The article investigates the role of historical writing of participants in “Free Cossackdom” movement in the process of construction of the Cossack nation in the context of post 1917 emigration. Amateur historians under scrutiny viewed their intellectual pursuits in the emigration as a means to assert a distinct Cossack national identity and contribute to a national revival of the Cossacks. The author suggests that the outcome of the break up of the empire and the Civil War forced leaders of the Cossack diaspora reassess the history of the Cossackdom and its relationship to the Russian state and Russian nation. The ideologues of the “Free Cossackdom” movement criticized the Russian mainstream historiography (“the state school”) for ignoring the history of Cossacks, maintained that Cossacks constituted a separate Slavic nationality apart from the Great Russians, Belorussians, and Ukrainians, and even possessed a unique statehood republican tradition in early modern time. Stressing cultural and political differences between the Russians and the Cossacks, the Cossack émigré leaders stopped short of calling on to develop a separate national language. Cossack historians suggested a different perspective on the nature of the Civil war in Russia. According to this perspective, it was the war between the reestablished Cossack states and a new Russian colonialism in the disguise of Bolshevism. The author concludes that although Cossack historical writing in the emigration was informed by politics and the goals of nation-building, it could provide valuable insights about the history of Cossacks and contribute to a diverse picture of Russian historiographic tradition.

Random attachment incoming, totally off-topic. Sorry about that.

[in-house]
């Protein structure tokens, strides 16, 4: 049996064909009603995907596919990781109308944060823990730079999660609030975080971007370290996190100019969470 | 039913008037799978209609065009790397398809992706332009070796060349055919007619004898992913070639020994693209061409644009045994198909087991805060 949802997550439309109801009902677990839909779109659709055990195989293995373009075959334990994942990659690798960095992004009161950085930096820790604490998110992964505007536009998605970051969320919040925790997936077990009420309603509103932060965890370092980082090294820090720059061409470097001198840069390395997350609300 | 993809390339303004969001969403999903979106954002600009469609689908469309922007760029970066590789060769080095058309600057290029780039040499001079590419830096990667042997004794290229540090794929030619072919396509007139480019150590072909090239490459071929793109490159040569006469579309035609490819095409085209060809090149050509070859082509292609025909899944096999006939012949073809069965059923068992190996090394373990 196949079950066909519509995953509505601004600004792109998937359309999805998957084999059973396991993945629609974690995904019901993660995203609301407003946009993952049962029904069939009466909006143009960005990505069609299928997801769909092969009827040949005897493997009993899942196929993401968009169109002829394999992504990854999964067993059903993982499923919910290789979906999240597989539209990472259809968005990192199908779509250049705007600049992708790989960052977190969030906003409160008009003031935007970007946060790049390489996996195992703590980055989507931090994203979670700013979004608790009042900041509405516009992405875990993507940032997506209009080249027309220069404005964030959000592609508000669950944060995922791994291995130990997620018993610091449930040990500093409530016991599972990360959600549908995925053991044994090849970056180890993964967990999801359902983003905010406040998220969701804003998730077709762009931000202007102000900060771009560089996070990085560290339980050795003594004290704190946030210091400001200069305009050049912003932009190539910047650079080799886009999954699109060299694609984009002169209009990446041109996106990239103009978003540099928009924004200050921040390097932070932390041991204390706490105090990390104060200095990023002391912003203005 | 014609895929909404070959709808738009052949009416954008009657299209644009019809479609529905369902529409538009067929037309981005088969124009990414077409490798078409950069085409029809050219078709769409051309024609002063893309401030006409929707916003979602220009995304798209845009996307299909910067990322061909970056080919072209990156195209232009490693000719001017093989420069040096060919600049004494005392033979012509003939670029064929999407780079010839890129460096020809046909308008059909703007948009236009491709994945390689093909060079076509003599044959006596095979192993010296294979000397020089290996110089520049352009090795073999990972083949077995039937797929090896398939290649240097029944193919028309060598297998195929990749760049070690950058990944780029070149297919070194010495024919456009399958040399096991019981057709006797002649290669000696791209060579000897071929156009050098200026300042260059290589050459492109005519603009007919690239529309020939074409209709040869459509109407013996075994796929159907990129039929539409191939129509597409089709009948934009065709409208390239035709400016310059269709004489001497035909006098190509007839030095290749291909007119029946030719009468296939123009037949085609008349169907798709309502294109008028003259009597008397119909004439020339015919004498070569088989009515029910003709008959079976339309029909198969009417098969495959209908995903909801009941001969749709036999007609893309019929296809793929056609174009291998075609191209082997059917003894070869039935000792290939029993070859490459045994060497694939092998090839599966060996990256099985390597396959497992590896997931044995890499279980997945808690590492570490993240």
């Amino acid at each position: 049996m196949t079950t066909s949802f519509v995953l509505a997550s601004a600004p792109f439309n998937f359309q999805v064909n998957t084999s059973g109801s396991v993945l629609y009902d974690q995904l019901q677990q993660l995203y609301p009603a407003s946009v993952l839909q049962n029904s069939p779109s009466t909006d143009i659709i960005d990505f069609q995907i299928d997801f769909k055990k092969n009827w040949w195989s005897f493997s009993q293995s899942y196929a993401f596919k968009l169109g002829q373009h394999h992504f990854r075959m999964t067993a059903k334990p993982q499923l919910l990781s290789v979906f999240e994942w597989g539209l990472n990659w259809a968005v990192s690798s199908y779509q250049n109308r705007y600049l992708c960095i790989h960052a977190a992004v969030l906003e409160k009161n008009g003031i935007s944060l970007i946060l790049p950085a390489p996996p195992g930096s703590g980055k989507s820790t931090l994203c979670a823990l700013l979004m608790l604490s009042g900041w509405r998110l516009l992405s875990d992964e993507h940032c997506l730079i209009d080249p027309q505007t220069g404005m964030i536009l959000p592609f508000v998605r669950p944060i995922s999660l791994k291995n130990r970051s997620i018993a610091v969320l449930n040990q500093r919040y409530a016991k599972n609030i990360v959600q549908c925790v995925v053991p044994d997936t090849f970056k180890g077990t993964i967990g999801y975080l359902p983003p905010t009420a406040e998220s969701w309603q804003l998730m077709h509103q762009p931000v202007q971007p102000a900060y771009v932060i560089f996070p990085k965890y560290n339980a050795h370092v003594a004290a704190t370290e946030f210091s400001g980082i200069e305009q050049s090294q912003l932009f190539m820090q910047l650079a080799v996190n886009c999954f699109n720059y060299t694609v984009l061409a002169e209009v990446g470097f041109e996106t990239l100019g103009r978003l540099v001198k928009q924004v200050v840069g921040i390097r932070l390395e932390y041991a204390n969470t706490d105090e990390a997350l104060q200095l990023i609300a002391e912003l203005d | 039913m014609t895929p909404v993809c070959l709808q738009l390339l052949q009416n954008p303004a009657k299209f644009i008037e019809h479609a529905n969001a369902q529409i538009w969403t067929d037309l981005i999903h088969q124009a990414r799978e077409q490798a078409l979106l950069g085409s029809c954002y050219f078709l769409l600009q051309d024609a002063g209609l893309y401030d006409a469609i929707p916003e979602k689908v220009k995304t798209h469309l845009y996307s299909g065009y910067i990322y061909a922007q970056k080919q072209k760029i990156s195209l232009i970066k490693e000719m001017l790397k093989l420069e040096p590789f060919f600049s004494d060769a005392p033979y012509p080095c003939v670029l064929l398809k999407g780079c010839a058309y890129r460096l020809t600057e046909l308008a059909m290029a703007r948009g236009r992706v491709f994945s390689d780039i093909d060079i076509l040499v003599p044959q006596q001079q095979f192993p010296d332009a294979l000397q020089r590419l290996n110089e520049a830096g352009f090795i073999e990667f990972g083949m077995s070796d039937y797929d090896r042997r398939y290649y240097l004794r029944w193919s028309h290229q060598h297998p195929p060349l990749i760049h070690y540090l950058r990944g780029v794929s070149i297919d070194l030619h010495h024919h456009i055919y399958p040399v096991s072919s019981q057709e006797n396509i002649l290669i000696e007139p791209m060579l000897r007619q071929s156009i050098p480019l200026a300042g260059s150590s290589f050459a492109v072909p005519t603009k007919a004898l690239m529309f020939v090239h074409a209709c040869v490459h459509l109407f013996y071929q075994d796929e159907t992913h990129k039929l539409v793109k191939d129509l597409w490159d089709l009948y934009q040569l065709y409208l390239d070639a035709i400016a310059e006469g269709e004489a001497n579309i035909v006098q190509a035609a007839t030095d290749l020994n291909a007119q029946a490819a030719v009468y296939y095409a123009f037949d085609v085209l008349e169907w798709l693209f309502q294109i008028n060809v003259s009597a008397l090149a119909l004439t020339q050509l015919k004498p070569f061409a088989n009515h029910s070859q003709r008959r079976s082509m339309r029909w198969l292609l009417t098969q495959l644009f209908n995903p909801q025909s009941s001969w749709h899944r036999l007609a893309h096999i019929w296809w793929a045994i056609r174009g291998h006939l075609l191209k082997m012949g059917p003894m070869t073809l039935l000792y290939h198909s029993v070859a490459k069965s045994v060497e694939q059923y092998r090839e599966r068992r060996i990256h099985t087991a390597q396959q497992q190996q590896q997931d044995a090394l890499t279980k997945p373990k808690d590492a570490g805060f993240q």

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pp. 527-558
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